In Bush's rhetoric, the Iraq war began on March 20, 2003, with precision bombings of government buildings in Baghdad, and ended exactly three weeks later, with the iconic statue pulldown. That military operation was indeed a success. But the cakewalk led over a cliff, to a succession of heedless and disastrous mistakes that leave one wondering, at the very least, how the Pentagon's civilian leadership remains intact and the President's sense of infallibility undisturbed.

The failure, against the advice of such leaders as General Eric Shinseki, then the Army chief of staff, to deploy an adequate protective force led to unchallenged looting of government buildings, hospitals, museums, and—most inexcusable of all—arms depots. ("Stuff happens," Secretary of Defense Rumsfeld explained, though no stuff happened to the oil ministry.) The Pentagon all but ignored the State Department's postwar plans, compiled by its Future of Iraq project, which warned not only of looting but also of the potential for insurgencies and the folly of relying on exiles such as Ahmad Chalabi; the project's head, Thomas Warrick, was sidelined. The White House counsel's disparagement of the Geneva Conventions and of prohibitions on torture as "quaint" opened the way to systematic and spectacular abuses at Abu Ghraib and other American-run prisons--a moral and political catastrophe for which, in a pattern characteristic of the Administration's management style, no one in a policymaking position has been held accountable.

And, no matter how Bush may cleave to his arguments about a grand coalition ("What's he say to Tony Blair?" "He forgot Poland!"), the coalition he assembled was anything but grand, and it has been steadily melting away in Iraq's cauldron of violence.


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Subject: RE: BS: Popular Views of the Bush Administration
From: Amos
Date: 26 Oct 04 - 07:58 PM

Allawi charge is boost for Kerry
By Tim Reid in Washington and James Hider in Baghdad






IRAQ'S interim Prime Minister yesterday delivered another blow to President Bush just a week before the US election when he blamed American-led forces for failing to prevent last weekend's massacre of 49 Iraqi Army recruits.

Mr Allawi, who only last month lavished praise on Mr Bush during a White House visit, said that "gross negligence" on the part of the US and its coalition partners was to blame for the massacre of the recruits, 95 miles north of Baghdad.




Mr Kerry had already moved onto the attack against Mr Bush over Monday's news that hundreds of tons of explosives were stolen from an Iraqi military facility after the US-led invasion, and reports yesterday of an imminent White House request for another $70 billion for Iraq and Afghanistan.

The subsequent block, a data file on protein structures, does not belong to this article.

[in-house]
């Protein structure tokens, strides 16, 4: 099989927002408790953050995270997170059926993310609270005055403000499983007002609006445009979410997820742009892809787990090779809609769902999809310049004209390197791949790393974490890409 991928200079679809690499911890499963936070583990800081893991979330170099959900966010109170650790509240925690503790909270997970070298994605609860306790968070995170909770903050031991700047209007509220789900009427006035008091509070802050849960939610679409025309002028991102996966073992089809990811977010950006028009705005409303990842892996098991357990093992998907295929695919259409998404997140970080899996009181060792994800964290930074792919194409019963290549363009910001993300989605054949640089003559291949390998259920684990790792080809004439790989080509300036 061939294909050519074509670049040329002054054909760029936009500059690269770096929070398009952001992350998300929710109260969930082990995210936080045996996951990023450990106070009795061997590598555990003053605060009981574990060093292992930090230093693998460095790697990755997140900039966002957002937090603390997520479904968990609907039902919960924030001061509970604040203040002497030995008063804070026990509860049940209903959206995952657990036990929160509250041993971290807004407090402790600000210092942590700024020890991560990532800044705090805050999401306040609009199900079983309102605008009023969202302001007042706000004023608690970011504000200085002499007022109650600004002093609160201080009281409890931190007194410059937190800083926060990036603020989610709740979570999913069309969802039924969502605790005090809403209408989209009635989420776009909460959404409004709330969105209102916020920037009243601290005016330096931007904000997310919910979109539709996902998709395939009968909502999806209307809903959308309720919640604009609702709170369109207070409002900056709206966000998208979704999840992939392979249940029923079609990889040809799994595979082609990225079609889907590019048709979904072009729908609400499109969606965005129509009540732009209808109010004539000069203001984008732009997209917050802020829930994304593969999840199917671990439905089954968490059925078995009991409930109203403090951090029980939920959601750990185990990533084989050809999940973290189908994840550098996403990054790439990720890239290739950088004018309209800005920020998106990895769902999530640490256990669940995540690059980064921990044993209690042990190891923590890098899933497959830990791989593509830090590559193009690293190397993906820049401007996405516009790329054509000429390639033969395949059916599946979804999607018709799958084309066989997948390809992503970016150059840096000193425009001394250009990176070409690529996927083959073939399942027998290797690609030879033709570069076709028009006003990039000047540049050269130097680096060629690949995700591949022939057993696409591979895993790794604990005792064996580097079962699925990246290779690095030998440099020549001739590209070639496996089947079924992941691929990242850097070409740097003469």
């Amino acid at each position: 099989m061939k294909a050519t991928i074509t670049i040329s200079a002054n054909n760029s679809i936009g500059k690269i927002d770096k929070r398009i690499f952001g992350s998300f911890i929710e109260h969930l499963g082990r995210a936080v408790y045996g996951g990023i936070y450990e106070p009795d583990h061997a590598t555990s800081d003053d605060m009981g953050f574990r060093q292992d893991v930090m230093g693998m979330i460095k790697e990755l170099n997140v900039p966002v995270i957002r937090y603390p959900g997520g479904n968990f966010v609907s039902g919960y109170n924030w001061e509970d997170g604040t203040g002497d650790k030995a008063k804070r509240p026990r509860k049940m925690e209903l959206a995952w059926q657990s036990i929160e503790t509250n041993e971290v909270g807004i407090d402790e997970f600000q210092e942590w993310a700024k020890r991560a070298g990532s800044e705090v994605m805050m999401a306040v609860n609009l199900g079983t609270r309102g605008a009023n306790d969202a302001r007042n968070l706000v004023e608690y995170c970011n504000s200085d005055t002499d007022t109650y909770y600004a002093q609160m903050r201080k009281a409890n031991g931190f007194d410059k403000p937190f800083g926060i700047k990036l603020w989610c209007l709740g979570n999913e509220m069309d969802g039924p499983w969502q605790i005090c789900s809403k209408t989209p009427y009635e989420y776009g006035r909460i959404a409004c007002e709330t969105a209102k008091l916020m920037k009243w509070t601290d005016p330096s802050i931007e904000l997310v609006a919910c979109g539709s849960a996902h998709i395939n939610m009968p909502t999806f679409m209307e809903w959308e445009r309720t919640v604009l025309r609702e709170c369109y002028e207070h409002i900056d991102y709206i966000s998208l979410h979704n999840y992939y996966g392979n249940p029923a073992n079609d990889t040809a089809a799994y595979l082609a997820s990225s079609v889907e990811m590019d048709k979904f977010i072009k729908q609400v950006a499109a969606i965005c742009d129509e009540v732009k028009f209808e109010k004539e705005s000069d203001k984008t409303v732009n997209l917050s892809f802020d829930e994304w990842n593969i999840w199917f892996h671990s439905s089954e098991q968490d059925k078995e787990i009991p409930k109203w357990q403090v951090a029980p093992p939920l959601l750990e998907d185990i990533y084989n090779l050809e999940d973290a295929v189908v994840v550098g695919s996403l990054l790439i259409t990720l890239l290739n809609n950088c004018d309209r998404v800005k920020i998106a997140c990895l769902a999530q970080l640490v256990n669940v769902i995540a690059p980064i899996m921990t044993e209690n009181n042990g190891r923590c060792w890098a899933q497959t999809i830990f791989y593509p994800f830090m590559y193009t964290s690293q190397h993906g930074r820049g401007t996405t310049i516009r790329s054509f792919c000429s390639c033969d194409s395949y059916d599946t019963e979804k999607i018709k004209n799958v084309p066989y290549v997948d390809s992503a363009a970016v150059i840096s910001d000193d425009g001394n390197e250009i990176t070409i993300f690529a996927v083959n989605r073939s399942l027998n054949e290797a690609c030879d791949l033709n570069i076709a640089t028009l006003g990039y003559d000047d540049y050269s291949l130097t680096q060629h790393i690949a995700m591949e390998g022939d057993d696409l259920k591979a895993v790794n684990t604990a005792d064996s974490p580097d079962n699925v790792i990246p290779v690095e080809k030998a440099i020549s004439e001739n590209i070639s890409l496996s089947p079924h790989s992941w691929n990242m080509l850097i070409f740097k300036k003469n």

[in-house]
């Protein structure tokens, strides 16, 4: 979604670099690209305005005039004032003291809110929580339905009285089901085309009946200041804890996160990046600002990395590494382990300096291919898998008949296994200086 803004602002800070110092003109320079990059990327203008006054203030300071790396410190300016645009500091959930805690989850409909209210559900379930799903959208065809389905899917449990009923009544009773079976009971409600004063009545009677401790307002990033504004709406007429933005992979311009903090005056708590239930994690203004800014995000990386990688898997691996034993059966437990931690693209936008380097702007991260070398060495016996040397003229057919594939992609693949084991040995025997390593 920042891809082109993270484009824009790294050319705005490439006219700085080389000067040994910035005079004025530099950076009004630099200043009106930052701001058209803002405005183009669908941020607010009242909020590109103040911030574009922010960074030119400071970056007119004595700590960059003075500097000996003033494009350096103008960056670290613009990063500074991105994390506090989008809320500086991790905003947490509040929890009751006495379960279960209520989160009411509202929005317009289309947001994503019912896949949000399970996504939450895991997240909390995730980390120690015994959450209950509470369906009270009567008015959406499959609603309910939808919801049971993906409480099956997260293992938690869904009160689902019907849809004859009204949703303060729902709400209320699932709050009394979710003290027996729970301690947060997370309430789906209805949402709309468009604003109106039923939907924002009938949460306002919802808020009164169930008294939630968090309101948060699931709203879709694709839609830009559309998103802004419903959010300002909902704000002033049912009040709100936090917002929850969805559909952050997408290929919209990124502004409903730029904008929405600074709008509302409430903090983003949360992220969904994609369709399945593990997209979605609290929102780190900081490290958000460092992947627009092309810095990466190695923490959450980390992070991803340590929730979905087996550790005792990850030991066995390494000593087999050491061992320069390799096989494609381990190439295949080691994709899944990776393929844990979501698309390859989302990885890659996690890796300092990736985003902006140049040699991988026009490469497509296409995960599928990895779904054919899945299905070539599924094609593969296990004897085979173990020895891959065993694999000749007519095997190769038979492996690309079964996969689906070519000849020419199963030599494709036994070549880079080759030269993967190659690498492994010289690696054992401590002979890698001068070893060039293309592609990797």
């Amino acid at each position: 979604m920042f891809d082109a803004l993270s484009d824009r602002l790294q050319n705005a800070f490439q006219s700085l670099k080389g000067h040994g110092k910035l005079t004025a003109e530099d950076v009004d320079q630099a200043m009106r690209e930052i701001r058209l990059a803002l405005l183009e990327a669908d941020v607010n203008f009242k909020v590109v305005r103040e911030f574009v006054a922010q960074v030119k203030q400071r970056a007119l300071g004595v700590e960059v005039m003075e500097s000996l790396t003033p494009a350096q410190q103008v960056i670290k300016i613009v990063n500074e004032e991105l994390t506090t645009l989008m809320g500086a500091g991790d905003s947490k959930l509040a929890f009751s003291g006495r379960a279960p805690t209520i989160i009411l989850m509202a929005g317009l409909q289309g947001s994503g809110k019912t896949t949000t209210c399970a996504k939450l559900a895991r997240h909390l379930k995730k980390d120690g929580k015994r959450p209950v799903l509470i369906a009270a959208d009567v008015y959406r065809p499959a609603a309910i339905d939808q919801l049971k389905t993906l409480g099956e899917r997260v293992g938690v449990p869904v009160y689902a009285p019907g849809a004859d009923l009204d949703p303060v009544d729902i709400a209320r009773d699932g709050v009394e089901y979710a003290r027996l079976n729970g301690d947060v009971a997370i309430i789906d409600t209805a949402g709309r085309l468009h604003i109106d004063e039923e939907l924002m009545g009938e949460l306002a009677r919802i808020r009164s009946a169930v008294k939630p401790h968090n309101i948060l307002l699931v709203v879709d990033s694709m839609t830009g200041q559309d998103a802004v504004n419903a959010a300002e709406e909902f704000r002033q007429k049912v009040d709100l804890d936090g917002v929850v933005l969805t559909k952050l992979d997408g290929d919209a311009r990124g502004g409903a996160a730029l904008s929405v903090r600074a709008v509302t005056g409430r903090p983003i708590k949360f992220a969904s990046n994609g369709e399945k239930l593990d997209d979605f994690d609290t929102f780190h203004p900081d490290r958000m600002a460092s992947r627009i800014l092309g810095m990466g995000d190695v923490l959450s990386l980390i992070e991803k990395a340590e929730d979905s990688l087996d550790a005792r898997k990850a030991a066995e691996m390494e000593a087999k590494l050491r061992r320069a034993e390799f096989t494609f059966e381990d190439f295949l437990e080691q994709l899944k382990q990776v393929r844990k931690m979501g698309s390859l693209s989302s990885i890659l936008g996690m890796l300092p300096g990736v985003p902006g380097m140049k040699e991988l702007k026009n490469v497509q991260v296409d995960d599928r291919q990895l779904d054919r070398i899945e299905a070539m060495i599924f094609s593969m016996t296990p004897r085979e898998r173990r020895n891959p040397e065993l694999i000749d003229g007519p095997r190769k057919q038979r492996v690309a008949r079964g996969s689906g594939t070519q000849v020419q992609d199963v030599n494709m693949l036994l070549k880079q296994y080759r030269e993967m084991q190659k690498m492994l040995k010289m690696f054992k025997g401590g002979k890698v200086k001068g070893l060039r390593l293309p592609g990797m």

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Subject: RE: BS: Popular Views of the Bush Administration
From: GUEST,Amos JR
Date: 27 Oct 04 - 12:19 PM

Bush is both arrogant and an asshole. But that's enough of this.

AJ


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Subject: RE: BS: Popular Views of the Bush Administration
From: Amos
Date: 27 Oct 04 - 12:25 PM

OG, I liked it better when you used your original handle instead of this sort of back-door insult. For an Old Guy you are acting immature.

A


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Subject: RE: BS: Popular Views of the Bush Administration
From: Amos
Date: 27 Oct 04 - 12:44 PM

From Richard Cohen writing in the Washiongton Post a week ago:

"Historians may someday say that the beginning of the end for Bush came last April when Time magazine's John Dickerson asked the president at a televised news conference, "What would your biggest mistake be . . . and what lessons have you learned from it?" Bush, who said the question took him by surprise, said he could not come up with one.

Essentially the same question was asked by Linda Grabel, an ordinary voter, at the St. Louis debate. This time, it could not have been a surprise. But this time, too, Bush could offer not a single substantive example. Aside from making "some mistakes in appointing people," everything had gone swimmingly.

This was a preposterous, dishonest answer. It was either the response of someone who is vastly deluded or sticking to a political strategy conceived by people who do not value truth. Either way, it harkens back to that "learning curve" Stewart mentioned and it demolishes Bush's pose as a regular guy, someone approachable -- someone you could like. It is not possible to like someone who cannot admit a mistake. Iraq is the crazy aunt in the attic that Bush will not acknowledge. When she throws the furniture, Bush says you're just hearing things. Yeah, sure."

Charming metaphor. But "conceived by people who do not value truth" is a ringing, categorical, recognizable and resonant condemnation of Bush's team, IMNSHO.



A


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Subject: RE: BS: Popular Views of the Bush Administration
From: Amos
Date: 27 Oct 04 - 08:28 PM

American Conservastive Magazine, endorsing Kerry mainly because Bush is too unacceptable for them to endorse:

" George W. Bush has come to embody a politics that is antithetical to
> almost any kind of thoughtful conservatism. His international
> policies have been based on the hopelessly naïve belief that foreign
> peoples are eager to be liberated by American armies-a notion more
> grounded in Leon Trotsky's concept of global revolution than any sort
> of conservative statecraft. His immigration policies-temporarily put
> on hold while he runs for re-election-are just as extreme. A
> re-elected President Bush would be committed to bringing in millions